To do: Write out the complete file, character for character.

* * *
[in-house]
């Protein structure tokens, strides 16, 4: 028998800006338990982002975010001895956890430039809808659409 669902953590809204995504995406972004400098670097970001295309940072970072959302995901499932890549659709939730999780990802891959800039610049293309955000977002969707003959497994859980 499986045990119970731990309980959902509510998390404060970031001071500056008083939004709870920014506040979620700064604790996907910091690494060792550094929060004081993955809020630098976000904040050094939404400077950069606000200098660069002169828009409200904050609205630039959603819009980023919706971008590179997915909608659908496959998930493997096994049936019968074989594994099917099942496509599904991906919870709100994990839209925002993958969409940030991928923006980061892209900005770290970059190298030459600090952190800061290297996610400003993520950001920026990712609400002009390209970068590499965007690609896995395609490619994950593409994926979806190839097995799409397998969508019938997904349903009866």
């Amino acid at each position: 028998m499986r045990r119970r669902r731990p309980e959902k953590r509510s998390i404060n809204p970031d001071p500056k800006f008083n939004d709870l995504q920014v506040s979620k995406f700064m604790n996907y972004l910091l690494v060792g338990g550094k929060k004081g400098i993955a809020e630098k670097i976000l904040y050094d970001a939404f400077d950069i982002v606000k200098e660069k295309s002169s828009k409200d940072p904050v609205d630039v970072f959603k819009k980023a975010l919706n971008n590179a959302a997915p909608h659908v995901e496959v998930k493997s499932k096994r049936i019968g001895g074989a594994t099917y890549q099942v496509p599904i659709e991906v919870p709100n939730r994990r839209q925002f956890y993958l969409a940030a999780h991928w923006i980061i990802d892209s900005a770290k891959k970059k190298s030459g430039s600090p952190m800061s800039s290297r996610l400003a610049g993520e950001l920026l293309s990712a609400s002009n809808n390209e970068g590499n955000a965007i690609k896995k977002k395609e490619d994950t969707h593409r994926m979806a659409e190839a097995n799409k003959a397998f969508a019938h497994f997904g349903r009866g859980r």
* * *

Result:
[in-house]
């Protein structure tokens, strides 16, 4: 028998800006338990982002975010001895956890430039809808659409 669902953590809204995504995406972004400098670097970001295309940072970072959302995901499932890549659709939730999780990802891959800039610049293309955000977002969707003959497994859980 499986045990119970731990309980959902509510998390404060970031001071500056008083939004709870920014506040979620700064604790996907910091690494060792550094929060004081993955809020630098976000904040050094939404400077950069606000200098660069002169828009409200904050609205630039959603819009980023919706971008590179997915909608659908496959998930493997096994049936019968074989594994099917099942496509599904991906919870709100994990839209925002993958969409940030991928923006980061892209900005770290970059190298030459600090952190800061290297996610400003993520950001920026990712609400002009390209970068590499965007690609896995395609490619994950593409994926979806190839097995799409397998969508019938997904349903009866």
């Amino acid at each position: 028998m499986r045990r119970r669902r731990p309980e959902k953590r509510s998390i404060n809204p970031d001071p500056k800006f008083n939004d709870l995504q920014v506040s979620k995406f700064m604790n996907y972004l910091l690494v060792g338990g550094k929060k004081g400098i993955a809020e630098k670097i976000l904040y050094d970001a939404f400077d950069i982002v606000k200098e660069k295309s002169s828009k409200d940072p904050v609205d630039v970072f959603k819009k980023a975010l919706n971008n590179a959302a997915p909608h659908v995901e496959v998930k493997s499932k096994r049936i019968g001895g074989a594994t099917y890549q099942v496509p599904i659709e991906v919870p709100n939730r994990r839209q925002f956890y993958l969409a940030a999780h991928w923006i980061i990802d892209s900005a770290k891959k970059k190298s030459g430039s600090p952190m800061s800039s290297r996610l400003a610049g993520e950001l920026l293309s990712a609400s002009n809808n390209e970068g590499n955000a965007i690609k896995k977002k395609e490619d994950t969707h593409r994926m979806a659409e190839a097995n799409k003959a397998f969508a019938h497994f997904g349903r009866g859980r």